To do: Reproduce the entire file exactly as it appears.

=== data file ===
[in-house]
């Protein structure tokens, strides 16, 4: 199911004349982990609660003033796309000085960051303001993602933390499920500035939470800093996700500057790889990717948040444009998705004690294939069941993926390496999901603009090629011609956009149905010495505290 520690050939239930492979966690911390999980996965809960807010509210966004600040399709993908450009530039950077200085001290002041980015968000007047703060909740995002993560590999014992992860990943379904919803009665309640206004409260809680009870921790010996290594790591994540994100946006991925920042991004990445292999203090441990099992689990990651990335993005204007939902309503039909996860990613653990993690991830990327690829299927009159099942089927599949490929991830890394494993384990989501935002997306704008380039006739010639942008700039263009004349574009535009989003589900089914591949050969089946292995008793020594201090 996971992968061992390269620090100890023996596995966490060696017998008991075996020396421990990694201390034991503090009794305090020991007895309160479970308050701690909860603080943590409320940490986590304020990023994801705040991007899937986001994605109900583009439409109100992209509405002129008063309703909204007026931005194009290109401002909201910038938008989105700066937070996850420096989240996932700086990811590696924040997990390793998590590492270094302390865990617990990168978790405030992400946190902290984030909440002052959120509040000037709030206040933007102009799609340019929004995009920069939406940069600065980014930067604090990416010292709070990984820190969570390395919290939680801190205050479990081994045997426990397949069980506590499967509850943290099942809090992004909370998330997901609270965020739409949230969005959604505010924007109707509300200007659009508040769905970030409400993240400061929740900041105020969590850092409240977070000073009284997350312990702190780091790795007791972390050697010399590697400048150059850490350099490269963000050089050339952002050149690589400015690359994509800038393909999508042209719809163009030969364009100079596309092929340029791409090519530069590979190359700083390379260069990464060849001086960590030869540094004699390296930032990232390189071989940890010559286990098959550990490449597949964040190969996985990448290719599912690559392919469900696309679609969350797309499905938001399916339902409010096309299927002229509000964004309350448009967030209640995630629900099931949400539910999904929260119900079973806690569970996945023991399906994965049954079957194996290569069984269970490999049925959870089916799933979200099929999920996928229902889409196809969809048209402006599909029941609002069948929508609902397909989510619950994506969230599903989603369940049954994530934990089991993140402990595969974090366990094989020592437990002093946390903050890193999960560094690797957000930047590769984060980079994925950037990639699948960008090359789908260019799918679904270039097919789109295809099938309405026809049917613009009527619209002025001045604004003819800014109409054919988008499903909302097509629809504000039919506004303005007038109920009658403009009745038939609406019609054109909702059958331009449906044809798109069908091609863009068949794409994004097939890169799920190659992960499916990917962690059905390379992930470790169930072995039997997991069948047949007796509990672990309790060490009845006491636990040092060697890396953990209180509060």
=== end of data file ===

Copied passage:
[in-house]
């Protein structure tokens, strides 16, 4: 199911004349982990609660003033796309000085960051303001993602933390499920500035939470800093996700500057790889990717948040444009998705004690294939069941993926390496999901603009090629011609956009149905010495505290 520690050939239930492979966690911390999980996965809960807010509210966004600040399709993908450009530039950077200085001290002041980015968000007047703060909740995002993560590999014992992860990943379904919803009665309640206004409260809680009870921790010996290594790591994540994100946006991925920042991004990445292999203090441990099992689990990651990335993005204007939902309503039909996860990613653990993690991830990327690829299927009159099942089927599949490929991830890394494993384990989501935002997306704008380039006739010639942008700039263009004349574009535009989003589900089914591949050969089946292995008793020594201090 996971992968061992390269620090100890023996596995966490060696017998008991075996020396421990990694201390034991503090009794305090020991007895309160479970308050701690909860603080943590409320940490986590304020990023994801705040991007899937986001994605109900583009439409109100992209509405002129008063309703909204007026931005194009290109401002909201910038938008989105700066937070996850420096989240996932700086990811590696924040997990390793998590590492270094302390865990617990990168978790405030992400946190902290984030909440002052959120509040000037709030206040933007102009799609340019929004995009920069939406940069600065980014930067604090990416010292709070990984820190969570390395919290939680801190205050479990081994045997426990397949069980506590499967509850943290099942809090992004909370998330997901609270965020739409949230969005959604505010924007109707509300200007659009508040769905970030409400993240400061929740900041105020969590850092409240977070000073009284997350312990702190780091790795007791972390050697010399590697400048150059850490350099490269963000050089050339952002050149690589400015690359994509800038393909999508042209719809163009030969364009100079596309092929340029791409090519530069590979190359700083390379260069990464060849001086960590030869540094004699390296930032990232390189071989940890010559286990098959550990490449597949964040190969996985990448290719599912690559392919469900696309679609969350797309499905938001399916339902409010096309299927002229509000964004309350448009967030209640995630629900099931949400539910999904929260119900079973806690569970996945023991399906994965049954079957194996290569069984269970490999049925959870089916799933979200099929999920996928229902889409196809969809048209402006599909029941609002069948929508609902397909989510619950994506969230599903989603369940049954994530934990089991993140402990595969974090366990094989020592437990002093946390903050890193999960560094690797957000930047590769984060980079994925950037990639699948960008090359789908260019799918679904270039097919789109295809099938309405026809049917613009009527619209002025001045604004003819800014109409054919988008499903909302097509629809504000039919506004303005007038109920009658403009009745038939609406019609054109909702059958331009449906044809798109069908091609863009068949794409994004097939890169799920190659992960499916990917962690059905390379992930470790169930072995039997997991069948047949007796509990672990309790060490009845006491636990040092060697890396953990209180509060």